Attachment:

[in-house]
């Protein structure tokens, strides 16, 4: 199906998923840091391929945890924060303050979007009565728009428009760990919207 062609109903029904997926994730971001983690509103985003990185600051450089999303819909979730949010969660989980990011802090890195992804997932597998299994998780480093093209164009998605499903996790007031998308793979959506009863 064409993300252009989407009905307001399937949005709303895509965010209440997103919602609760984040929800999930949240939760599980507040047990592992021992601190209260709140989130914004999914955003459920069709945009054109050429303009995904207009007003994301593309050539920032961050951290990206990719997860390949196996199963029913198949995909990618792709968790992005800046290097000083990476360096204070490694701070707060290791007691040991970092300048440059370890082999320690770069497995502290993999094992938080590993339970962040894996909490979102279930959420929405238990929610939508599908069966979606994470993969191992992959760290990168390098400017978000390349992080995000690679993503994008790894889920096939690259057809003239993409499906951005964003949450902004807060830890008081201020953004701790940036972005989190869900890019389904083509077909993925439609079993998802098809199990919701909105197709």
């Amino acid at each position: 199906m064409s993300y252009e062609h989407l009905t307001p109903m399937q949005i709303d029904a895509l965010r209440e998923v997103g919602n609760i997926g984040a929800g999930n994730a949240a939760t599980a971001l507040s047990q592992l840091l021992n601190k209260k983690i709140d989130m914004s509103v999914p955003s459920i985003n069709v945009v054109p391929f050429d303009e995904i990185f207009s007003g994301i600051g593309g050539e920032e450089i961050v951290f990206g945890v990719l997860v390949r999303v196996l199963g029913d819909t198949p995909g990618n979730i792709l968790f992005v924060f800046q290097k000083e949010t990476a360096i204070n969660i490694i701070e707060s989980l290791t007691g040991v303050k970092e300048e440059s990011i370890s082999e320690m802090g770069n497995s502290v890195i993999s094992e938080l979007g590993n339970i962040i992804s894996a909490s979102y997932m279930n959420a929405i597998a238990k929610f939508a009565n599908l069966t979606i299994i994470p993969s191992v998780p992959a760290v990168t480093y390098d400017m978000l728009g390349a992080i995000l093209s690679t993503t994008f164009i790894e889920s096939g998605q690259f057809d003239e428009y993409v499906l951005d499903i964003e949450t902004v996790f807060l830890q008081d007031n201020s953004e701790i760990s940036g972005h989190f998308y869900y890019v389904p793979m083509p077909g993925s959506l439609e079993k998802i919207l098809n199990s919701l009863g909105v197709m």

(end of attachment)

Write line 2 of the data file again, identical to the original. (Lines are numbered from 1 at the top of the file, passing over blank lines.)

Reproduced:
């Protein structure tokens, strides 16, 4: 199906998923840091391929945890924060303050979007009565728009428009760990919207 062609109903029904997926994730971001983690509103985003990185600051450089999303819909979730949010969660989980990011802090890195992804997932597998299994998780480093093209164009998605499903996790007031998308793979959506009863 064409993300252009989407009905307001399937949005709303895509965010209440997103919602609760984040929800999930949240939760599980507040047990592992021992601190209260709140989130914004999914955003459920069709945009054109050429303009995904207009007003994301593309050539920032961050951290990206990719997860390949196996199963029913198949995909990618792709968790992005800046290097000083990476360096204070490694701070707060290791007691040991970092300048440059370890082999320690770069497995502290993999094992938080590993339970962040894996909490979102279930959420929405238990929610939508599908069966979606994470993969191992992959760290990168390098400017978000390349992080995000690679993503994008790894889920096939690259057809003239993409499906951005964003949450902004807060830890008081201020953004701790940036972005989190869900890019389904083509077909993925439609079993998802098809199990919701909105197709």